Chloroplast transformation technology
Dow AgroSciences LLC has hired local startup Chlorogen Inc. to teach it a new way of creating genetically modified crops. The Indianapolis-based subsidiary of Dow Chemical Co. is developing plants that can grow proteins for animal health products, such as vaccines for livestock. It also is adding desirable genetic traits - for example, the ability to resist harmful pests - to row crops, such as corn and cotton, in competition with Creve Coeur-based Monsanto Co. Chlorogen, which is housed in the Nidus Center for Scientific Enterprise incubator on Monsanto's property, says its technology is superior to the methods now in broad use. It patented a way of adding genes that carry desirable traits to the chloroplasts of plants, rather than into a cell's nucleus.

Chloroplast transformation technology, trademarked by Chlorogen as CTT, so far has shown several benefits over nuclear modification, the company said: Plants grow with a higher level of the transferred trait or material, meaning more of a desirable protein can be produced on less land, or plants can carry more concentrated amounts of a desirable trait, such as added nutrients. The gene transfer is more precise. It is possible to transfer larger genes. Chloroplasts are inherited through seeds, rather than pollen, so the modified plants can more easily be contained.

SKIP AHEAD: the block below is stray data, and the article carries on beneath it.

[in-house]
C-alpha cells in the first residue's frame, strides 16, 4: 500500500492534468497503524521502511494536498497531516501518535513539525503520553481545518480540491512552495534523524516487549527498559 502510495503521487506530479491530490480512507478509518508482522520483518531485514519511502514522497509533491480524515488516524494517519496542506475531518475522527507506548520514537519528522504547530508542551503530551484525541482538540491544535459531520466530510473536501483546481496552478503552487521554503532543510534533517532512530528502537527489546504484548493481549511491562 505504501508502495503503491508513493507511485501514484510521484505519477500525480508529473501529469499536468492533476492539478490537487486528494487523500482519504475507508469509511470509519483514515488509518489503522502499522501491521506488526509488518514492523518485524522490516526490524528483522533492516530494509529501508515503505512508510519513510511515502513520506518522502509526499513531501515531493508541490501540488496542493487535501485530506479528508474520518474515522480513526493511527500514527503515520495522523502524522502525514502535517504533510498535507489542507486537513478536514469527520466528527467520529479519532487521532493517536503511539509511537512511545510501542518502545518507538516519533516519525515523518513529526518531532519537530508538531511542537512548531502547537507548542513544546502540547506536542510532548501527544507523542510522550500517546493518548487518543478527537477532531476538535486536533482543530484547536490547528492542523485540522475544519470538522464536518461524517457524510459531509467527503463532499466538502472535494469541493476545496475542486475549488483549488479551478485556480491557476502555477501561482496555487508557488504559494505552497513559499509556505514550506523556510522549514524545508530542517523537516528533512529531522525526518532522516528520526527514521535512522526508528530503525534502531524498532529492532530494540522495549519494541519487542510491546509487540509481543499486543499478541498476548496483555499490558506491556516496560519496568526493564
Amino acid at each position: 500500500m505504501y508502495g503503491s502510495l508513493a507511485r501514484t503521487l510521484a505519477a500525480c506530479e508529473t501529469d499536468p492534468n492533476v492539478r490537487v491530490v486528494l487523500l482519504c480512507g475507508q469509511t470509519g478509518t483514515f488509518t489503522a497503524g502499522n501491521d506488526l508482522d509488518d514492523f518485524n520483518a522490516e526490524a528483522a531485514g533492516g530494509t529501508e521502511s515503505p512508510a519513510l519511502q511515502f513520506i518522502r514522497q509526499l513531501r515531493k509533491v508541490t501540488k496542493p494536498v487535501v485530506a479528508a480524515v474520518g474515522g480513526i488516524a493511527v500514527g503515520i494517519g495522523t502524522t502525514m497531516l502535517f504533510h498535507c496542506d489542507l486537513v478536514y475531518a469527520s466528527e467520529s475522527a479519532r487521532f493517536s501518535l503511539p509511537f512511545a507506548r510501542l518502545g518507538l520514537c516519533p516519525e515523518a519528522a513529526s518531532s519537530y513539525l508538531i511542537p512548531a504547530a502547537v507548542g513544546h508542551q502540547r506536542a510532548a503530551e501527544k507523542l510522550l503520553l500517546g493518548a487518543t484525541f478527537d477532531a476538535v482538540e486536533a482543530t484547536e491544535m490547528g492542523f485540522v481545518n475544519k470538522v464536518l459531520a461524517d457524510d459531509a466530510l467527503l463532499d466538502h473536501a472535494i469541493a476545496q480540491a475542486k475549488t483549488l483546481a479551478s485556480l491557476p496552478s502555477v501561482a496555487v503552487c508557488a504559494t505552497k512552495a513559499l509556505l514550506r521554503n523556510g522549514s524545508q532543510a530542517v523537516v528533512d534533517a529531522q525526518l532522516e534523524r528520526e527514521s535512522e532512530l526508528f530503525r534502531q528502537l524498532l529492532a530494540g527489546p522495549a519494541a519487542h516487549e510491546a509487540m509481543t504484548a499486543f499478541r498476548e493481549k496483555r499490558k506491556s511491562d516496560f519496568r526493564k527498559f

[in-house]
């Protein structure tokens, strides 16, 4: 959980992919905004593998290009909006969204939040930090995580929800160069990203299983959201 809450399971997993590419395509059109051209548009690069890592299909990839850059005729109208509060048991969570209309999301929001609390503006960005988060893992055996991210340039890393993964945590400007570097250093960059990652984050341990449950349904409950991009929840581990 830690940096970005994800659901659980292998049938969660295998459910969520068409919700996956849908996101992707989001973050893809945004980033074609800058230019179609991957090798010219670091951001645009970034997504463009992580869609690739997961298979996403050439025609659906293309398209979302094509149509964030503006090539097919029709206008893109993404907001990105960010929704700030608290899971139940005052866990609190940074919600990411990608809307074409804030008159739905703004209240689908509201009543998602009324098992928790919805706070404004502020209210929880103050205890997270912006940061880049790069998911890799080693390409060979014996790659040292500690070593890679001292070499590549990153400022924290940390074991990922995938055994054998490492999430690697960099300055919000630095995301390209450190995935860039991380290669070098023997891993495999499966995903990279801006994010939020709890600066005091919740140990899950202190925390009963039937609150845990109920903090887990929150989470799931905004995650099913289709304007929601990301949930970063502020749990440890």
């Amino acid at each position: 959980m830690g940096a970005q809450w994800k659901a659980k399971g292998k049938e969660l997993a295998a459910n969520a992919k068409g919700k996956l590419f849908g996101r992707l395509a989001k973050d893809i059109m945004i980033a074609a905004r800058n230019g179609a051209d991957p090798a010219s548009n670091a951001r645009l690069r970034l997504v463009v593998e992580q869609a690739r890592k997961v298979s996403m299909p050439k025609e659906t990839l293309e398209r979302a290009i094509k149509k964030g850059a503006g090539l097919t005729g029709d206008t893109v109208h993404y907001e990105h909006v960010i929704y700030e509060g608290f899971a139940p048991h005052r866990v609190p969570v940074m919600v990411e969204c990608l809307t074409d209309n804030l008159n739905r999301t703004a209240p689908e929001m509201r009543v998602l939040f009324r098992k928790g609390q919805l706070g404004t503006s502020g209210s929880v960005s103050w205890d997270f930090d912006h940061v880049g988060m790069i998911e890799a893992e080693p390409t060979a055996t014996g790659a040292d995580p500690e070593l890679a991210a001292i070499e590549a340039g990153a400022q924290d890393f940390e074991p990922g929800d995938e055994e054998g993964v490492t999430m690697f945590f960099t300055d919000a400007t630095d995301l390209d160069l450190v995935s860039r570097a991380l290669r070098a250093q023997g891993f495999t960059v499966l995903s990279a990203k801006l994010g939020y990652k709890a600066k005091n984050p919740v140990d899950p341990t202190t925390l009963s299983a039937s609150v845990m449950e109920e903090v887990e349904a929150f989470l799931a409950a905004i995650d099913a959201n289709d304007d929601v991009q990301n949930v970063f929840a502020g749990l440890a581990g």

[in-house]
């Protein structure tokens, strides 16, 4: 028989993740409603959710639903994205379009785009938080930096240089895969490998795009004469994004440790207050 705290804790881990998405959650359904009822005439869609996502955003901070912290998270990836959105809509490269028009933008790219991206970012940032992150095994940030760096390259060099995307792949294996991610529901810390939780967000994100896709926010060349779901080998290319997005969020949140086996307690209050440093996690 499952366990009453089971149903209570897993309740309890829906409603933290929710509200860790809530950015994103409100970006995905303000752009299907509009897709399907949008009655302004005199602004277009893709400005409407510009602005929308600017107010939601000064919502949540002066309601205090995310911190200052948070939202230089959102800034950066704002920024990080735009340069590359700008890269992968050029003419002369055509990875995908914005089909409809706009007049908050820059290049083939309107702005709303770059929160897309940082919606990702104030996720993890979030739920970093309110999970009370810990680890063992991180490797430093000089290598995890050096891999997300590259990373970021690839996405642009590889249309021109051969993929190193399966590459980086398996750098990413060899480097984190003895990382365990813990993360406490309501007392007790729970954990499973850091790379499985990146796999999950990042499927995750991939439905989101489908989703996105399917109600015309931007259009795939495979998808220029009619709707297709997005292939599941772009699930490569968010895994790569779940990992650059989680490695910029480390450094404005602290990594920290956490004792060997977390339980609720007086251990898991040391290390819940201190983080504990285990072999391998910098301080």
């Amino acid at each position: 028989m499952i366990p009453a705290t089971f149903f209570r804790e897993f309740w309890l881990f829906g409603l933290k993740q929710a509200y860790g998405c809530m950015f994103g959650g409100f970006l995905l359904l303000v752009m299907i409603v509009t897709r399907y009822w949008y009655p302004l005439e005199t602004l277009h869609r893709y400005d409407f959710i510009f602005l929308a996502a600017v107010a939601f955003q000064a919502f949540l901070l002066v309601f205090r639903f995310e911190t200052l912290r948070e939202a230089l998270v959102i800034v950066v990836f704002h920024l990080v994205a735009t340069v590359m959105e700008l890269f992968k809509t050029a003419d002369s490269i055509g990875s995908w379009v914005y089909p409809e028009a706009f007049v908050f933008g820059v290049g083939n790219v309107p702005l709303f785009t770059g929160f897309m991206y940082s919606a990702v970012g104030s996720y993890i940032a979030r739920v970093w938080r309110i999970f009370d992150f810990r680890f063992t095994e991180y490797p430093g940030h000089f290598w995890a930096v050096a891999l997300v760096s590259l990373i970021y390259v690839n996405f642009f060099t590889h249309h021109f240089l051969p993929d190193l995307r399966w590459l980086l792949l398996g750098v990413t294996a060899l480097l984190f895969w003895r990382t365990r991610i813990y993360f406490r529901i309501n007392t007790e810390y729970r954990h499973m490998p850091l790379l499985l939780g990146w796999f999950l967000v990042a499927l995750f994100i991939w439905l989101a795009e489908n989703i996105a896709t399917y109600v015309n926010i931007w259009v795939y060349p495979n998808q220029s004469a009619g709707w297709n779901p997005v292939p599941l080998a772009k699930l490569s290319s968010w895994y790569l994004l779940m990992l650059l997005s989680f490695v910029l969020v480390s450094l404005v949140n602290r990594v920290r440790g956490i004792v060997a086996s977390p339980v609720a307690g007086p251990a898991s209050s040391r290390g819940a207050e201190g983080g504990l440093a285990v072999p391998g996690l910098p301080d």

Science and society: still uncomfortable bedfellows
http://www.scidev.net/Editorials/index.cfm?fuseaction=readEditorials&itemid=174&language=1

A new report from the International Council for Science (ICSU) highlights the need for scientists to come to terms with the increasing complexity of relations between science, technology and society in an era of globalisation.

Rice fungi have a 'partner in crime
http://www.scidev.net/News/index.cfm?fuseaction=readNews&itemid=2399&language=1

A major disease of rice thought to be caused by soil fungi is actually caused by bacteria that live inside the fungi, say researchers.

The risks of using fungi against mosquitoes
http://www.scidev.net/editorletters/index.cfm?fuseaction=readeditorletter&itemid=79&language=1

Researchers warn that a proposed method of controlling malaria — using fungi to kill mosquitoes — could have undesirable side effects.

Chinese team says GM plants can clean up heavy metals
http://www.scidev.net/News/index.cfm?fuseaction=readNews&itemid=2444&language=1

A team of Chinese scientists has genetically engineered tobacco plants and algae to remove toxic heavy metals from soil and water.

Gene catalogue could guide tailored healthcare
http://www.scidev.net/News/index.cfm?fuseaction=readNews&itemid=2443&language=1

Geneticists have published a catalogue of variations between human genes, that has been called an "unprecedented gift" to the field of personalised medicine.

Mosquito gene could protect people from malaria
http://www.scidev.net/News/index.cfm?fuseaction=readNews&itemid=2441&language=1

A mosquito gene that shields the insect from malaria could be used to

Global forum for free sharing of research data planned
http://www.scidev.net/News/index.cfm?fuseaction=readNews&itemid=2435&language=1

lanning has begun on a worldwide forum to help scientists freely share their research data.